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To commemorate Businessweek’s 2014 ranking of the top undergraduate business programs, Forster Thomas is profiling the top ten.  First up – the #1 school, University of Notre Dame: Mendoza.


By Ben Feuer


Mendoza is the #1 business school this year according to Bloomberg Businessweek, and there are a lot of very good reasons for that.  Here are a couple of points that distinguish Mendoza.

• Choose from five majors -- ACCT, FIN, MARK, MGT IT, MGT Consulting

• Strong emphasis on ethics – they even put it on their homepage.

• Happy student body – Mendoza graduates are loud and proud

• Chicago market feeder, with over 2300 graduates in the Chicago area on Linkedin

• With an average salary upon graduation of almost $60,000, you won’t need to pinch pennies with a Mendoza diploma in your pocket.


There is no separate application for UND Mendoza this year.  Interested students should apply to Notre Dame and pursue a “broad liberal arts curriculum in a variety of academic areas”, according to Mendoza’s home page, before declaring a business major in their second year.

Notre Dame accepts the common application, with a writing supplement, choosing three of the following five prompts and providing a response between 150 and 300 words to each.

  1. In his 2005 inaugural address, Rev. John I. Jenkins, C.S.C., president of the University of Notre Dame, challenged our community: “We at Notre Dame must have the courage to be who we are. If we are afraid to be different from the world, how can we make a difference in the world?” When you leave Notre Dame, what is one way you will bravely face the world, stay true to your values, and make a difference large or small?

This is a kind of cousin to an essay about a goal or even a personal statement, but phrased broadly, so as to allow for the fact that you probably have no idea what career you’d like to have.  But most likely there is some corner of the world, something you’ve had personal experience with, where you WOULD like to make an impact.  Where is it?  This is not a ‘brag’ essay.  This should reveal something about who you are at your core, something surprising and (hopefully) endearing!

  1. What is your proudest accomplishment that doesn’t appear on your résumé — an act for which you did not receive a trophy, grade, or other type of outward recognition?

Another way to look at this question is “what don’t we know about you that we SHOULD know about you?”  The most obvious way to answer this question (and potentially a very effective one) is to talk about your family, using a specific incident as a springboard to discuss a larger lesson about your life, like when you went on a summer camping trip with your uncle and learned what roughing it really meant.  But this could also be a story about overcoming an internal obstacle, or even a powerful friendship.  Whatever you choose, it will most likely revolve around a relationship.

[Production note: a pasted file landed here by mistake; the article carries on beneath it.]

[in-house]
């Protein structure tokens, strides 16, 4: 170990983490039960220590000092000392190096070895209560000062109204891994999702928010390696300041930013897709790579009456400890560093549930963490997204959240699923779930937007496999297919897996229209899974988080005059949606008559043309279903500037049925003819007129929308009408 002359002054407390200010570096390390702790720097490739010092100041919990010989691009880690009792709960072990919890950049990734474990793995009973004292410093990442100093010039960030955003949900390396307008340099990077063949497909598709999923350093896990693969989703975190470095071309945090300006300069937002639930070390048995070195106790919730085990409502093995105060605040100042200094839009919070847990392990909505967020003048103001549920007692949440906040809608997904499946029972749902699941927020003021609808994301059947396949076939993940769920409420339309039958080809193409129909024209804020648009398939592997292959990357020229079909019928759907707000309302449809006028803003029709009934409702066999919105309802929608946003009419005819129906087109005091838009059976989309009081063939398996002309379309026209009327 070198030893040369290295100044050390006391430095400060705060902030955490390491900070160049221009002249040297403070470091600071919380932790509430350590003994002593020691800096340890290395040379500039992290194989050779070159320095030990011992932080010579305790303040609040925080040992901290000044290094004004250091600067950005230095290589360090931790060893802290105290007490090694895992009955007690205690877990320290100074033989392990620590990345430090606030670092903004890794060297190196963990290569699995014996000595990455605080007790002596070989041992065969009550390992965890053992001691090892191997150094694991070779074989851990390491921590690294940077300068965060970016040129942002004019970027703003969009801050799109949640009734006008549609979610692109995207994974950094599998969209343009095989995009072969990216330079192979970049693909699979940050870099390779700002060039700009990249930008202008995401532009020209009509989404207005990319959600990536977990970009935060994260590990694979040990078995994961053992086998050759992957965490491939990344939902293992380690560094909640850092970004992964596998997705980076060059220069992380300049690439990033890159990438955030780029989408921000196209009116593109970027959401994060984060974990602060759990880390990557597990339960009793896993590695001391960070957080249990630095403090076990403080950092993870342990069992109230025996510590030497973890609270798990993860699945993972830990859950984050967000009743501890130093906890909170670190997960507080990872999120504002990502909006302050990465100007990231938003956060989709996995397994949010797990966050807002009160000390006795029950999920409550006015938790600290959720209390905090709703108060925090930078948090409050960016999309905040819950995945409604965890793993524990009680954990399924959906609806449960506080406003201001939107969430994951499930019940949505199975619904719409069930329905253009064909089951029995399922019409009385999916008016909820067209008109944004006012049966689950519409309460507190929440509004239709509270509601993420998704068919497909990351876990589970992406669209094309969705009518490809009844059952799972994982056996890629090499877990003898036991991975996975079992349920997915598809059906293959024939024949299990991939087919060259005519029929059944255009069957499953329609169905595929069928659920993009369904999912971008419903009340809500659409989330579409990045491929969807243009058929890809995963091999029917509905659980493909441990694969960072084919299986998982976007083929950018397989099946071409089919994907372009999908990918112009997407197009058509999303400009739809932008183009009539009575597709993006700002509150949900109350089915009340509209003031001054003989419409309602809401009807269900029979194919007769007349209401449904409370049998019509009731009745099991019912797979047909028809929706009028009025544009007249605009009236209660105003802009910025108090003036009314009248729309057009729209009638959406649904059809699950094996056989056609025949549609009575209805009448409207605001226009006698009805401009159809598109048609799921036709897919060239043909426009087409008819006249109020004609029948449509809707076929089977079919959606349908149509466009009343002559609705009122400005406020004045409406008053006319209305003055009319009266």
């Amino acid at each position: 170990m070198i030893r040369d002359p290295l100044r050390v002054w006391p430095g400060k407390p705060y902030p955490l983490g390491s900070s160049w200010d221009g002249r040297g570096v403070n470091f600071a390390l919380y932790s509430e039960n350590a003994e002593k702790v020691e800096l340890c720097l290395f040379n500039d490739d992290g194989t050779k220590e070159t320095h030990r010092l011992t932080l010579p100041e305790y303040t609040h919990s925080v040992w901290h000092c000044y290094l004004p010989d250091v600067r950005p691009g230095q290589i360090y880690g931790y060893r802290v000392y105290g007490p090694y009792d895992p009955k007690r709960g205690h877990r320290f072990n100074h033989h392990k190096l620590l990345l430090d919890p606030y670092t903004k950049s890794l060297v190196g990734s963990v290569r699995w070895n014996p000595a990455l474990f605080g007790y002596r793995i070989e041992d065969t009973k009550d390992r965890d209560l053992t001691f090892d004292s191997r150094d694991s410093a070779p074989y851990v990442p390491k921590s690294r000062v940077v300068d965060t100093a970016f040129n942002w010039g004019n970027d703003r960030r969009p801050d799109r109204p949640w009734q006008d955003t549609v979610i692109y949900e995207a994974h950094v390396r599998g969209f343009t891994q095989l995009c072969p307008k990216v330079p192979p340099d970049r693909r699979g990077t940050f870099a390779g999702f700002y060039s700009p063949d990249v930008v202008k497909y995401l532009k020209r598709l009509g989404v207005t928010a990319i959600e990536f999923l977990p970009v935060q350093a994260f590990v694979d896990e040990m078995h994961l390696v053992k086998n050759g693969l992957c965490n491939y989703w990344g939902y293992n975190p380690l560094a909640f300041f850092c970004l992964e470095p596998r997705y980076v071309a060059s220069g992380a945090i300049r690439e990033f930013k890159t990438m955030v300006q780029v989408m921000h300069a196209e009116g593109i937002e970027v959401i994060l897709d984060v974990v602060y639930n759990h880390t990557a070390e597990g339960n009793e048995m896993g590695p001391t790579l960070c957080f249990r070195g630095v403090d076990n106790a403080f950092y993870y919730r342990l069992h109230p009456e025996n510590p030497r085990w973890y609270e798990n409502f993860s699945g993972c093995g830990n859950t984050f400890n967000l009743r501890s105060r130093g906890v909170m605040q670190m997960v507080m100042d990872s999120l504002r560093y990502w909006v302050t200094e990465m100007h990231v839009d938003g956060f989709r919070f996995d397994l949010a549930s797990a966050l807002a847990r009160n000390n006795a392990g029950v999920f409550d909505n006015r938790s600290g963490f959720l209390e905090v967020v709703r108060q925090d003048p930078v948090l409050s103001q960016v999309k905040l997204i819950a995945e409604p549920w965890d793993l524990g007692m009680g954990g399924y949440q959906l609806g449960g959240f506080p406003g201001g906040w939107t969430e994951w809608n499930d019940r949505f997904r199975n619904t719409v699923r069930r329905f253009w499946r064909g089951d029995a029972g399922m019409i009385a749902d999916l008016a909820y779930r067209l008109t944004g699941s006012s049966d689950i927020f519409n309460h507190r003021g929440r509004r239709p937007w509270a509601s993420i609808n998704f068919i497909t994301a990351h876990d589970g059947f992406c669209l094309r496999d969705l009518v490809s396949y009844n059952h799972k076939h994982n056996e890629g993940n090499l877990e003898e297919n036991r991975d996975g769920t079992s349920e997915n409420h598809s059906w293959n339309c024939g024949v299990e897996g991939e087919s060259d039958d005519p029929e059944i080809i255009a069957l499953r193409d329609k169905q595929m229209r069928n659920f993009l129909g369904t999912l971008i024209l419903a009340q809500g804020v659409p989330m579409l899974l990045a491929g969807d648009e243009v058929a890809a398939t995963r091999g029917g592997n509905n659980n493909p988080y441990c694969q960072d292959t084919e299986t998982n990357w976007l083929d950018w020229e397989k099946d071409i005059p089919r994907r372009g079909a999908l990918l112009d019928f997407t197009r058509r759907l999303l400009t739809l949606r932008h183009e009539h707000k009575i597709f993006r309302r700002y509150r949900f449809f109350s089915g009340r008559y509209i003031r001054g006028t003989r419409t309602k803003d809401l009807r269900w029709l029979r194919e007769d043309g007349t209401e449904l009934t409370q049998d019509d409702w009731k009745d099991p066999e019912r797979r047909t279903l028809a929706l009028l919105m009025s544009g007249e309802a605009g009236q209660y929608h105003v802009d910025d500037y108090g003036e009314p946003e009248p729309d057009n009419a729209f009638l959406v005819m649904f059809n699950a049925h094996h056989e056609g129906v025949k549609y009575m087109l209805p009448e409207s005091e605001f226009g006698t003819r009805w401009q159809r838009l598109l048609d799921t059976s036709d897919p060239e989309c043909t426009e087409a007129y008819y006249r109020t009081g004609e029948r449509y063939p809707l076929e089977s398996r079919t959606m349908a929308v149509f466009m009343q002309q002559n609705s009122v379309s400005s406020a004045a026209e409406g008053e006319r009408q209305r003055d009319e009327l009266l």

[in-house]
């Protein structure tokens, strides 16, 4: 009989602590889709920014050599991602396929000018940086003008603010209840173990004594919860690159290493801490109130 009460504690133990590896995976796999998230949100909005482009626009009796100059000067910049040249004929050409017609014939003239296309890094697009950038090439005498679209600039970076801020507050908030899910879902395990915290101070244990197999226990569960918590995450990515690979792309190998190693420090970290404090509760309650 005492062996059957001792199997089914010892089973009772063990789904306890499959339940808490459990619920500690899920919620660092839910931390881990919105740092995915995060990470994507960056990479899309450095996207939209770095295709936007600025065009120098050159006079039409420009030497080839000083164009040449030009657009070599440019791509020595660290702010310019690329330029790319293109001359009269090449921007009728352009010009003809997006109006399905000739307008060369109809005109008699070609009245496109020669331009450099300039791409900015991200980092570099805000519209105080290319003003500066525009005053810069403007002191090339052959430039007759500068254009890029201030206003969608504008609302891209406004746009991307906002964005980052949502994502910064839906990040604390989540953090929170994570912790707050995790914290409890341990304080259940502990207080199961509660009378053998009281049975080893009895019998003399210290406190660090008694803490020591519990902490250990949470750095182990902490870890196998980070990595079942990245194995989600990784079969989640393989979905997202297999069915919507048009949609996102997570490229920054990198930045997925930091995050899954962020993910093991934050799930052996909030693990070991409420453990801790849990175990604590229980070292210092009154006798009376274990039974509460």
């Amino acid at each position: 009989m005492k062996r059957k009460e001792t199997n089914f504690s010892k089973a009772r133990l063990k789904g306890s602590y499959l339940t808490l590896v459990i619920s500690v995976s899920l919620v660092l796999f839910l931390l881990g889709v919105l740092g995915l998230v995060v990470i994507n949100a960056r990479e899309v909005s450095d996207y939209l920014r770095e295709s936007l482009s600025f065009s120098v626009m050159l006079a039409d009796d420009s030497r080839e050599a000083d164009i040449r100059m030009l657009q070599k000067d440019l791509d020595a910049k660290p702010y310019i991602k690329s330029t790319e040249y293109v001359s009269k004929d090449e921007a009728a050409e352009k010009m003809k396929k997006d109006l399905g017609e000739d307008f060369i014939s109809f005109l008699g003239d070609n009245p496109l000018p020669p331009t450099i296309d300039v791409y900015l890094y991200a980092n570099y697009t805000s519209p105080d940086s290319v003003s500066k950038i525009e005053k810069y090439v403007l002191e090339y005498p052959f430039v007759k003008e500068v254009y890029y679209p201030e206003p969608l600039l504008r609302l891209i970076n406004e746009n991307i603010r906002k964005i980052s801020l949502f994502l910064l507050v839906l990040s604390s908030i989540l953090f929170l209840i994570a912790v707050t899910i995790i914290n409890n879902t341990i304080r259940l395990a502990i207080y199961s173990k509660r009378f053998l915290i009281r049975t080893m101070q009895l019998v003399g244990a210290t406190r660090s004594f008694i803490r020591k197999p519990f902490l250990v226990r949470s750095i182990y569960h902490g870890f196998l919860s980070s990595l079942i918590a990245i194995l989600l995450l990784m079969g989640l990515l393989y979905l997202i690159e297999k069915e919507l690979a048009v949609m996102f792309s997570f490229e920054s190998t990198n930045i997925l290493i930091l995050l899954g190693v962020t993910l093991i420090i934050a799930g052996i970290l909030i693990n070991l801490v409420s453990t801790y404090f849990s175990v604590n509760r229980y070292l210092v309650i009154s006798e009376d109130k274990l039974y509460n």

1. Tell us about a time you fell in love… with an academic concept. What excited you about this idea, project, or lesson?

When writing an essay about academic achievement, the most important thing to remember is that this is NOT a question about grades.  Believe me, Notre Dame has seen your transcript.  This is an opportunity to go beyond that.  The question asks about excitement, falling in love with an idea – believe it or not, this is anything but a dry, intellectual question, so don’t treat it like one!  Tell them about a time when learning became hands on or personal for you, an unforgettable teacher, or a project that took you above and beyond your everyday expectations.

  1. Why are you interested in attending the University of Notre Dame?

A standard-issue ‘why our school’ question.  The usual caveats apply.  Try to find something specific that links your application to the school,  do your research, and don’t be afraid to discuss campus visits and current students you’re friendly with, especially if they helped to give you perspective on the school.

5.  By the end of the college application process, you will have probably written dozens of essays and responded to a multitude of questions. Use this opportunity to try something new.

This is what we in the business call an ‘open-ended’ question.  The worst thing you can do when faced with a question like this is panic.  With no multimedia component and only 150-300 words to play with, there’s no call to get too out of the box.  Think about strengths or interesting qualities in your application that might otherwise go un-noticed, and then figure out a specific format for your answer – don’t speak broadly about your non-profit commitments, instead, write about that one unforgettable summer in Kuala Lumpur. 


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